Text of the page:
Less Like Scars

When you are going through an ordeal, the last thing you think about is the other side of it and what you might learn from it. Time brings clarity. Time brings healing. But time will never bring back the way things were. Time is the passage way through the tears cried, the anger – expressed – the mourning of what is lost. And through this time, we either harden and become bitter, or we grow. That is why I love the song, “Less Like Scars” by Sara Groves.

Dad at Specialty Hospital Less Like Scars by Sara Groves

Less like tearing, more like building;
Less like captive, more like willing
Less like break down, more like surrender;
Less like haunting, more like remember

And I feel You here and You’re picking up the pieces; Forever faithful;
It seemed out of my hands, a bad situation; But You are able
And in Your hands the pain and hurt Look less like scars and more like character.

I recently read a book that my grief therapist, Rita, suggested I read, “Good Grief,” by Lolly Winston. She thought I would get a lot out of it – and enjoy it. In this novel, Sophie tells her story. She lost her husband, of only three years, to cancer. You go along with her through the stages of grief. I LOVED it. Especially the part where her mother-in-law insists on helping her pack up her husband’s belongings to give away to Good-Will. When they show up the next week, when the mother-in-law isn’t there, she has them take her living room furniture instead because she wasn’t ready to let go of what was left of her husband.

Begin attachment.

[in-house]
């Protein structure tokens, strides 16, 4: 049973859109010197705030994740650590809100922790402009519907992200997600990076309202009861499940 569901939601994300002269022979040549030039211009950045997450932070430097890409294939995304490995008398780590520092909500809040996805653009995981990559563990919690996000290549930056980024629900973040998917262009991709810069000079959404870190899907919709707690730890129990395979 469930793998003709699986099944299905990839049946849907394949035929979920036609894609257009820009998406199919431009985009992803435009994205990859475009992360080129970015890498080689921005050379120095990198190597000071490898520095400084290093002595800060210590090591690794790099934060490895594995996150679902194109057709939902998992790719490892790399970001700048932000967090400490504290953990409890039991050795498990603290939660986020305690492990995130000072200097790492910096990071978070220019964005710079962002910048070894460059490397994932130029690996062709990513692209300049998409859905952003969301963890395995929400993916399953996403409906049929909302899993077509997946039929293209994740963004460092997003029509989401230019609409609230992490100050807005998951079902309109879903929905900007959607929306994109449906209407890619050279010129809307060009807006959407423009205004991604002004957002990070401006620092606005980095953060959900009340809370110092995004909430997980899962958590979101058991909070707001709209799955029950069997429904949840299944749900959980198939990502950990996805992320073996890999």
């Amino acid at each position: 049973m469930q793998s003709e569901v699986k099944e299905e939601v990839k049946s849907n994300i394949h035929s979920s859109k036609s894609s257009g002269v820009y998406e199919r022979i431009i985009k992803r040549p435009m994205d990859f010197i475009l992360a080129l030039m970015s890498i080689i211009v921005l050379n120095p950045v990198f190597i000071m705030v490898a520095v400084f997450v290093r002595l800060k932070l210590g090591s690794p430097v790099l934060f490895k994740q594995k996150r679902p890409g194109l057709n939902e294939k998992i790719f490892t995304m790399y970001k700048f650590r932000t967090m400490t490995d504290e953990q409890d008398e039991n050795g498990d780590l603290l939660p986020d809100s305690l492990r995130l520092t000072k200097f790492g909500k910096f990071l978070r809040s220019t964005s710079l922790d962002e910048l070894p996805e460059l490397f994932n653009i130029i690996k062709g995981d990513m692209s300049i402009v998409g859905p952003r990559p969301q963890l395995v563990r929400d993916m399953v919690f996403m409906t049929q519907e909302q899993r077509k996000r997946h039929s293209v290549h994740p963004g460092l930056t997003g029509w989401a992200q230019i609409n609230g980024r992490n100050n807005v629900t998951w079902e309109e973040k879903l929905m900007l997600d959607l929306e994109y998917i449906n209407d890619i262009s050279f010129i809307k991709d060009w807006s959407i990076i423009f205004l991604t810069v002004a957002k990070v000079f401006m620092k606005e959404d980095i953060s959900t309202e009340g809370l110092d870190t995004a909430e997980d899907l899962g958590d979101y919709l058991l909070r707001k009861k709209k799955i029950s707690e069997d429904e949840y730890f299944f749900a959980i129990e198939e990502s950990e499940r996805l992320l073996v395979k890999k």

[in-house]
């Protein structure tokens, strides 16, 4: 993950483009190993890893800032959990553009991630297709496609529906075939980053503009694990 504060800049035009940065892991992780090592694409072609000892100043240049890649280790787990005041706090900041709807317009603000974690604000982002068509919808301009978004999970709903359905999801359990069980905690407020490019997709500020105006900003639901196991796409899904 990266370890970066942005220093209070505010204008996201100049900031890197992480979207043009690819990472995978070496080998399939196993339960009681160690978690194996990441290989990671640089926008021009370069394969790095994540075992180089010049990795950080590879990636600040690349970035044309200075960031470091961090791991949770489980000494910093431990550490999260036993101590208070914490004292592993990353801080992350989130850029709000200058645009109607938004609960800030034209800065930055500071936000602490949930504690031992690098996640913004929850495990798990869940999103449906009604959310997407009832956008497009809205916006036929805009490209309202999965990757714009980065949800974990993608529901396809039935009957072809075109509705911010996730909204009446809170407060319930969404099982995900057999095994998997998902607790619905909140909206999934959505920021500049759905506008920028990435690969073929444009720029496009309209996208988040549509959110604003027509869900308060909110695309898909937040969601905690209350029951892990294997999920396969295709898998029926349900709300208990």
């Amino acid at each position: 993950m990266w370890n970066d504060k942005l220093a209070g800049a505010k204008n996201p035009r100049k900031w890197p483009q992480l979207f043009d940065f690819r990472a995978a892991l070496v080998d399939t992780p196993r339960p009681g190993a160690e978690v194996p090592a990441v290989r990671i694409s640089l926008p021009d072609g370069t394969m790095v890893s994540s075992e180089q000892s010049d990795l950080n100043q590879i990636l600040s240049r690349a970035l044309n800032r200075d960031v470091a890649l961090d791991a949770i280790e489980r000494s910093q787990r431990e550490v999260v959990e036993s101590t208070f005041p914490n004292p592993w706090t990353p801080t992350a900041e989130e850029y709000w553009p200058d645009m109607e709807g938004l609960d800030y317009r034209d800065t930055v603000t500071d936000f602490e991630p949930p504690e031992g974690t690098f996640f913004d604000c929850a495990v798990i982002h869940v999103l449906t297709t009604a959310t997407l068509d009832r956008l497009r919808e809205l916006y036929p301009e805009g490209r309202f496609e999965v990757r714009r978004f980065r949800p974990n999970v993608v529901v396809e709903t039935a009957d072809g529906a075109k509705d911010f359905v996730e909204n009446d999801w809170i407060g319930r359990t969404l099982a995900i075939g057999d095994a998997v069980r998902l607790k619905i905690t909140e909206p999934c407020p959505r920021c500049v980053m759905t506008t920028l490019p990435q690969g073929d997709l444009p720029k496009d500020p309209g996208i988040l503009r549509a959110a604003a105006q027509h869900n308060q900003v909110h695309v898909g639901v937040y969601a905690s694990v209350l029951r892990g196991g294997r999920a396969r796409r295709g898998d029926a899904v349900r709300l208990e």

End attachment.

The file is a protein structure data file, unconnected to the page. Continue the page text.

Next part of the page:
Rita was right! My big take away? The death of a loved one is not something you “get over.” You go through it. Things will never be the same. You survive. I will never be the same. And that’s okay, I don’t want to be the same. I embrace the change.

At this point, as I encounter other people dying – other people who have a parent die – I find myself envying them. Sounds weird, huh? I envy them knowing their loved one was going to die. I envy the time they had to say good-bye. I envy the quickness of the death. I envy the relationship they had with the loved one. I grieve these things as well asking, Why did my dad’s death have to happen the way it did? And then I look back and see how I’ve grown – not that it justifies what happened. My growth will never justify death. Death sucks!

I am a different person as a result of my experience. I like who I am. And the experience of my dad having an operation that only in hindsight we see he should never have had; his 134 days of suffering and not healing; not knowing if he would heal or die or when; knowing the insurance was dictating his hospital stay and care; praying that he would heal; finding out afterwards what exactly anDad at Concert advanced directive was and it was too late for him to sign one; praying that he would die and stop suffering; worrying about finances if he does pull through; not knowing what questions to ask a doctor with very, very poor communication skills – blaming dad’s weak lungs on his lack of healing; witnessing a turnover of nurses so details of care get lost in the passing of the baton making his condition even worse; seeing my dad suffer to the point of losing his mind; the list goes on and on and on and on – this experience has brought out who I am. All of that stuff was out of my hands. I became my mother’s protector, I would not allow dad’s death to take her too – as if I had any say in that.

I became the communicator. I became the leader. Through his time in ICU, I realized my part in the dysfunction of my relationship with my dad. I confessed it in prayer with my mom in the ICU with dad. He died April 13, 2011.

Through this ordeal, I have a bond with my mother unlike I ever had. I can SEE her. I KNOW her. And she knows me. This is priceless to me. I lost my dad along with the close relationship we never had. And I’m not ever going to “get over it.” But, I am growing through it. And I miss him dearly.

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